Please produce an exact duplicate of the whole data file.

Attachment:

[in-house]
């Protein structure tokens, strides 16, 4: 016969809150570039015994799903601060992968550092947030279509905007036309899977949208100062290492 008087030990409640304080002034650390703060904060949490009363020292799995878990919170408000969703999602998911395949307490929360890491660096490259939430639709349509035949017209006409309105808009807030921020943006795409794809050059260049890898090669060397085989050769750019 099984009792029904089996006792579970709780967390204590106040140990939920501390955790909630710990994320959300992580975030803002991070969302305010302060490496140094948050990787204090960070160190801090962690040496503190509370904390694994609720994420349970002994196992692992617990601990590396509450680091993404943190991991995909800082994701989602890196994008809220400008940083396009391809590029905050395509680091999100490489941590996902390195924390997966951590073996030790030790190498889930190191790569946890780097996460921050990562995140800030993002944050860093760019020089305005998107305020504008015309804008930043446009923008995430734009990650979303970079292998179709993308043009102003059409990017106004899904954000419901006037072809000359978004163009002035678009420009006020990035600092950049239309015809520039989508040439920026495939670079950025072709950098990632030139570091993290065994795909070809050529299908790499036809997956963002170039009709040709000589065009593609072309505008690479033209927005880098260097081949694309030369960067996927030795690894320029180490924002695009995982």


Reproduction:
[in-house]
């Protein structure tokens, strides 16, 4: 016969809150570039015994799903601060992968550092947030279509905007036309899977949208100062290492 008087030990409640304080002034650390703060904060949490009363020292799995878990919170408000969703999602998911395949307490929360890491660096490259939430639709349509035949017209006409309105808009807030921020943006795409794809050059260049890898090669060397085989050769750019 099984009792029904089996006792579970709780967390204590106040140990939920501390955790909630710990994320959300992580975030803002991070969302305010302060490496140094948050990787204090960070160190801090962690040496503190509370904390694994609720994420349970002994196992692992617990601990590396509450680091993404943190991991995909800082994701989602890196994008809220400008940083396009391809590029905050395509680091999100490489941590996902390195924390997966951590073996030790030790190498889930190191790569946890780097996460921050990562995140800030993002944050860093760019020089305005998107305020504008015309804008930043446009923008995430734009990650979303970079292998179709993308043009102003059409990017106004899904954000419901006037072809000359978004163009002035678009420009006020990035600092950049239309015809520039989508040439920026495939670079950025072709950098990632030139570091993290065994795909070809050529299908790499036809997956963002170039009709040709000589065009593609072309505008690479033209927005880098260097081949694309030369960067996927030795690894320029180490924002695009995982």